I think that’s where some of the hate of criticism comes into play. Journalists and critics are often seen as outsiders to certain fan groups, intruding on a realm of fandom that they might not be fully steeped in. But how much of this is an attack against journalism and how much of it is people feeling insecure about their own opinions and place in the sphere of fandom? Esther Rosenfield wrote a pretty interesting article for Medium called “On Letting People Enjoy Things” where she makes the claim that “fans of the world’s most popular media are intensely insecure in their fandom.” I think, in a way, this has some merit to consider. Just how many fans are at that teens to twenty-something age where they are still trying to navigate through a formative stage in their lives to cement who they want to be in the future? Combine a not-yet-solidified identity with the uncertain future of the current political and social politics of this time with the various identity politics social media creates, and I think we can begin to see how Rosenfield may be onto something in this instance. Rosenfield also makes the point that “the notion that a negative review could make someone feel bad for liking a movie says less about the review than it does about the person reading it. It indicates to me that they want to like a movie and not think too deeply about why they like it, out of fear that introspection would lead to them not liking it anymore.”
And I think that’s what reviewers and critics provide: an introspective look at how a piece of media both fits into the pop culture sphere and how it reflects the dominating opinions and social discourse of the time. Emily Todd VanDerWerff wrote an interesting article for Vox titled “Why Cultural Criticism Matters” in which she says “the role of a critic is to pull apart the work, to delve into the marrow of it, to figure out what it is trying to say about our society and ourselves. You can love a work and think its politics are deeply problematic; you can believe something is terrible yet offers some accidentally acute insights about the way the world works.” This is what a lot of great reviewers strive to do with their writing, and what I have been trying to accomplish with my blog up to this point. However, I think there has been a lot of disheartening conversations happening around criticism in general.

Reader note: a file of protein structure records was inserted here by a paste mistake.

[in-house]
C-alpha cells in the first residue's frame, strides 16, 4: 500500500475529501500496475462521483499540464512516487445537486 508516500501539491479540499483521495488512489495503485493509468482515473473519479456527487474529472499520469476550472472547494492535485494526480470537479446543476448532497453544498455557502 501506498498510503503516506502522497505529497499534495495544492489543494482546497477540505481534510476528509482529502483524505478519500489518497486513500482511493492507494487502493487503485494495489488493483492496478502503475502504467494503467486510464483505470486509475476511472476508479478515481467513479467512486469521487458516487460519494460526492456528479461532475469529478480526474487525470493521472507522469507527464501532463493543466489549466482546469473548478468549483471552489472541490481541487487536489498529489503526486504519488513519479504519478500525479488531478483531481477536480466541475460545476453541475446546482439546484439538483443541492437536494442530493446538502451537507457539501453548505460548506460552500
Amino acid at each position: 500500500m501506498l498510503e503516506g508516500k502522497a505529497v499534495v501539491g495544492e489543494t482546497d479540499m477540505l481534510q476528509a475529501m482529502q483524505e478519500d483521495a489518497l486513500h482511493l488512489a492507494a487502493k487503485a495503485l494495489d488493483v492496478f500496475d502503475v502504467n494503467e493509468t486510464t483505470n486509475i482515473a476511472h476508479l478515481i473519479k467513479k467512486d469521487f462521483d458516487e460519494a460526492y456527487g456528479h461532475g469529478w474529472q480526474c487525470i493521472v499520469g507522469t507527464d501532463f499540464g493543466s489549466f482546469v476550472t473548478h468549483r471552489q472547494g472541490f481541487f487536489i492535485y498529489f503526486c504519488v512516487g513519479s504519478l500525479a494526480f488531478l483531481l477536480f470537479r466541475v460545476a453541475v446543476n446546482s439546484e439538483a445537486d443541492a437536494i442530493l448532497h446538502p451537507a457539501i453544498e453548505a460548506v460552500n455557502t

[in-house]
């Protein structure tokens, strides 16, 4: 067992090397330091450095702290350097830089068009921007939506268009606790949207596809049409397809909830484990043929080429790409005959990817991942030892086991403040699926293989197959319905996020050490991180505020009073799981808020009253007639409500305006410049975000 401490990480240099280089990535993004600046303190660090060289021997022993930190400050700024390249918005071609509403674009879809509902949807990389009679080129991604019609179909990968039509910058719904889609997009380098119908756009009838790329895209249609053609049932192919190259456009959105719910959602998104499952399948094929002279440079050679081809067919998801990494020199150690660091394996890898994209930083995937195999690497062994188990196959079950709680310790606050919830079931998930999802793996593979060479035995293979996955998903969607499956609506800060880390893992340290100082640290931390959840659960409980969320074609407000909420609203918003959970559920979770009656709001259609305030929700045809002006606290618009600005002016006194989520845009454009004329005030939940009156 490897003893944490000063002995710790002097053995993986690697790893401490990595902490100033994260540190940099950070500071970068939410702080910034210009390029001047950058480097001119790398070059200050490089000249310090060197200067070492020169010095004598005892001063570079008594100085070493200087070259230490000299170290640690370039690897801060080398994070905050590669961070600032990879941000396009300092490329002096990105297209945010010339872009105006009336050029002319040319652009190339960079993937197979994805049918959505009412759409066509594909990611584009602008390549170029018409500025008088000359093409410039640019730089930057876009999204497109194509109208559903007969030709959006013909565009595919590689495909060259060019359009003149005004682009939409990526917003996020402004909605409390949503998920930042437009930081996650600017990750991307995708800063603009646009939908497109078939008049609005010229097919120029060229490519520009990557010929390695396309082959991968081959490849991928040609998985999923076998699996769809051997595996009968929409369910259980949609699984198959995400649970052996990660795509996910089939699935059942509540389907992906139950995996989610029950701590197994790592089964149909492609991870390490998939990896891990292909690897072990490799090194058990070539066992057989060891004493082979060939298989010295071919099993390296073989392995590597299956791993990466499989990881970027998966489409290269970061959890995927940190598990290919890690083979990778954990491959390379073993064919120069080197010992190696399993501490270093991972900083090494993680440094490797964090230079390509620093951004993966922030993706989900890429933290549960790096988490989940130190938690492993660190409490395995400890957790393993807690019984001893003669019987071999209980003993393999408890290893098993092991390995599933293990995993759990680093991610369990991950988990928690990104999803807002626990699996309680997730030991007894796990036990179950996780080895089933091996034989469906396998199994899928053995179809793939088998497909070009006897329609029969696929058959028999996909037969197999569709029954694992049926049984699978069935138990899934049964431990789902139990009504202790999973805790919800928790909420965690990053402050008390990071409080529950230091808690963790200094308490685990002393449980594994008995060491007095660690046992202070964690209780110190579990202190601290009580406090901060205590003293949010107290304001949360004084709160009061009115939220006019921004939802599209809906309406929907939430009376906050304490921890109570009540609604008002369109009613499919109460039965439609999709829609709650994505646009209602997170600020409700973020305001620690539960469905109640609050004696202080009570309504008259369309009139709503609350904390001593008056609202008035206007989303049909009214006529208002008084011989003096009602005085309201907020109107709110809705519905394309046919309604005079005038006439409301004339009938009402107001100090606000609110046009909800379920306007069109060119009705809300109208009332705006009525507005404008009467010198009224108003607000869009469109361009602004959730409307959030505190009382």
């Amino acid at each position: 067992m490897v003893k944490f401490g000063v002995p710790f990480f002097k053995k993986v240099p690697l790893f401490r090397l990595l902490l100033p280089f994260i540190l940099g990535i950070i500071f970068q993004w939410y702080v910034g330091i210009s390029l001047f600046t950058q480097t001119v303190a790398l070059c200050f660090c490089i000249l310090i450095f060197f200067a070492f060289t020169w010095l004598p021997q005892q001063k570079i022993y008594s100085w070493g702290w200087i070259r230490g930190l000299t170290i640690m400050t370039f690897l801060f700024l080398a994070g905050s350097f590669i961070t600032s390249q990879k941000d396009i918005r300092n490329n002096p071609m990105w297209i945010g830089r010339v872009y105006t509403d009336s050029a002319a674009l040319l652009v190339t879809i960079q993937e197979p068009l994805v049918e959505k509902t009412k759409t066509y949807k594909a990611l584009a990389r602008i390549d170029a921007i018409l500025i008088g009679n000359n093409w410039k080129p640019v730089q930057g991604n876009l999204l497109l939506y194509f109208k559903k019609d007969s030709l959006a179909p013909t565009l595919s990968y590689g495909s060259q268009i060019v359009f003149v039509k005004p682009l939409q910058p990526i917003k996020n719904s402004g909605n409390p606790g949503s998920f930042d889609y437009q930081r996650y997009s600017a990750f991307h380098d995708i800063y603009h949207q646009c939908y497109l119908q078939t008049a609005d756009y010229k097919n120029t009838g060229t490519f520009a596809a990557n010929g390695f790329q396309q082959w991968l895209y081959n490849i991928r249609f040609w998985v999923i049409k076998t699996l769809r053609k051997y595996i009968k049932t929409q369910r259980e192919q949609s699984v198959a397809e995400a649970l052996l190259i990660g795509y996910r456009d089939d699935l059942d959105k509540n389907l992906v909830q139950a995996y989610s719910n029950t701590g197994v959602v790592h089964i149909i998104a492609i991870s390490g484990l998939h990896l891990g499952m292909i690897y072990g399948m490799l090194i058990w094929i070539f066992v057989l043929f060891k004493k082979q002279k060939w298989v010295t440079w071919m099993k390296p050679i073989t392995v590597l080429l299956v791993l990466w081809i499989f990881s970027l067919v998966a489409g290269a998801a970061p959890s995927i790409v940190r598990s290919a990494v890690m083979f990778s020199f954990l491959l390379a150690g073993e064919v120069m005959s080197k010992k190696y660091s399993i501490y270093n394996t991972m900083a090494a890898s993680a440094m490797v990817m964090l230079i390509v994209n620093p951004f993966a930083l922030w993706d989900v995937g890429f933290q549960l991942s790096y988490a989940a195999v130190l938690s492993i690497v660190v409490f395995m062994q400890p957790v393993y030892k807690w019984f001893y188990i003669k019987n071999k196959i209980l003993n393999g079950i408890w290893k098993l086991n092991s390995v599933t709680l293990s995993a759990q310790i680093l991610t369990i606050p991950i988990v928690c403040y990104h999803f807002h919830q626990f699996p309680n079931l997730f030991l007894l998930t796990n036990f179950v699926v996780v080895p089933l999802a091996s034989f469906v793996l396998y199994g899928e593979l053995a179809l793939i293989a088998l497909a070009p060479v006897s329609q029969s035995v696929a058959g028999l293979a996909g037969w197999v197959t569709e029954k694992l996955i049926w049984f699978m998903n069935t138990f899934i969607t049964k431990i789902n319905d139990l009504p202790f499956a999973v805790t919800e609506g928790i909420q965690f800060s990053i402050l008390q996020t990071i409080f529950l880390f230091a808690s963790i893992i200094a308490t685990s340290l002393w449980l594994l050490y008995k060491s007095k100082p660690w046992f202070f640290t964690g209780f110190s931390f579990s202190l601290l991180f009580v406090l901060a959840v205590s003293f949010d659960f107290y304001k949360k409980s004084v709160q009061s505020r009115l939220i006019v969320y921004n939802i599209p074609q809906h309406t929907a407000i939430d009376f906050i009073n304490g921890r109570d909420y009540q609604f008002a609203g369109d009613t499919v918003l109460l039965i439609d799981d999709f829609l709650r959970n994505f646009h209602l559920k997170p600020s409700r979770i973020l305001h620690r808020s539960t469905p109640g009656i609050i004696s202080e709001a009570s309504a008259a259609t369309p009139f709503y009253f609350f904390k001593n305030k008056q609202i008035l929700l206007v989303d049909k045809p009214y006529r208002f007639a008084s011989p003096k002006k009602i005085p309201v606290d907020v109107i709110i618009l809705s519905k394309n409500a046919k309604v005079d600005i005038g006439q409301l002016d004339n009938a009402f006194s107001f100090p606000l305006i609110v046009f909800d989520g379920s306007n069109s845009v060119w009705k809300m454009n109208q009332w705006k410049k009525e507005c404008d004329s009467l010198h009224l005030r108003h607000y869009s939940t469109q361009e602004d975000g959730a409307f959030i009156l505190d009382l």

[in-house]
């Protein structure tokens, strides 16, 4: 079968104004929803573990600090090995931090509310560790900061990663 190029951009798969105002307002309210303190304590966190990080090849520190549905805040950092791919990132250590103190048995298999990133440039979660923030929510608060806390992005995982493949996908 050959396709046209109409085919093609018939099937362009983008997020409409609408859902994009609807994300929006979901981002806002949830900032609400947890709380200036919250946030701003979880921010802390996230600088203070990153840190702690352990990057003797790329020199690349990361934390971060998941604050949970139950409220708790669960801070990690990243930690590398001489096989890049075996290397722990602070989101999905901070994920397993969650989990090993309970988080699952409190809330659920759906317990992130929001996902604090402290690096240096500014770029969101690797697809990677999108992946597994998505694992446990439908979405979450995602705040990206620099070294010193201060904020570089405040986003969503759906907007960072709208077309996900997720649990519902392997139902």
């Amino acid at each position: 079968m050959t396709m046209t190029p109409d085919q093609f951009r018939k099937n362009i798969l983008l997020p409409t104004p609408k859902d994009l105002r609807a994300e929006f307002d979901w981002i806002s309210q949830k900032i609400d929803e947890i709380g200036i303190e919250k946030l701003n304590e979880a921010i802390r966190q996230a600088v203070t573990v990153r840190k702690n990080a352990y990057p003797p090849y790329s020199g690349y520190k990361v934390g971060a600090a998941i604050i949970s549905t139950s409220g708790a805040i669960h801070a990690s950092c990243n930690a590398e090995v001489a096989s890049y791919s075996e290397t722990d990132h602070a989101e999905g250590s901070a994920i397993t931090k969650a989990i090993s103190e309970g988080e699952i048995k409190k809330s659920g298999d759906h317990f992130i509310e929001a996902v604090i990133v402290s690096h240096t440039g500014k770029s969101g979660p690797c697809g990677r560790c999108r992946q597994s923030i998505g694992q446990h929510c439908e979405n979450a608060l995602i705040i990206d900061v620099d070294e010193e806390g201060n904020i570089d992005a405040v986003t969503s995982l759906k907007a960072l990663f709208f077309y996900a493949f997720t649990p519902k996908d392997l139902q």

A great example of this comes from a meme that’s been making the rounds for a while, Adam Ellis’ comic “let people enjoy things,” which has become a way for fans to silence criticism of their favorite things. The comic was originally about how the people of nerdom hate on those who like watching football like it’s a stupid passtime. But what it has turned into after fans have cut away the top panel is a way to say to critics and reviewers “you are not allowed to not like things.” The very act of not liking something or even being indifferent to it has become a fandom faux-pas. Constance Grady supports this in her article for Vox titled “How ‘let people enjoy things’ became a fight against criticism.” In it she explores the reactionary history of fandom, using the Rock vs Pop music feud that has been around since 2004, wherein fans of Rock music would say it is far superior to Pop music in every way. It created this opinion that everything that is popular with the masses is bad, something that fans picked up on and used to harass other fans of popular culture like the harassment many Twilight fans faced for simply liking the franchise. But now that has flipped in the fan consciousness. Instead of hating on mass popular culture, the fans who were tired of all the hate going around have flipped and said that thoughtful critiques about popular culture aren’t needed or wanted anymore, and any kind of analysis is off limits now.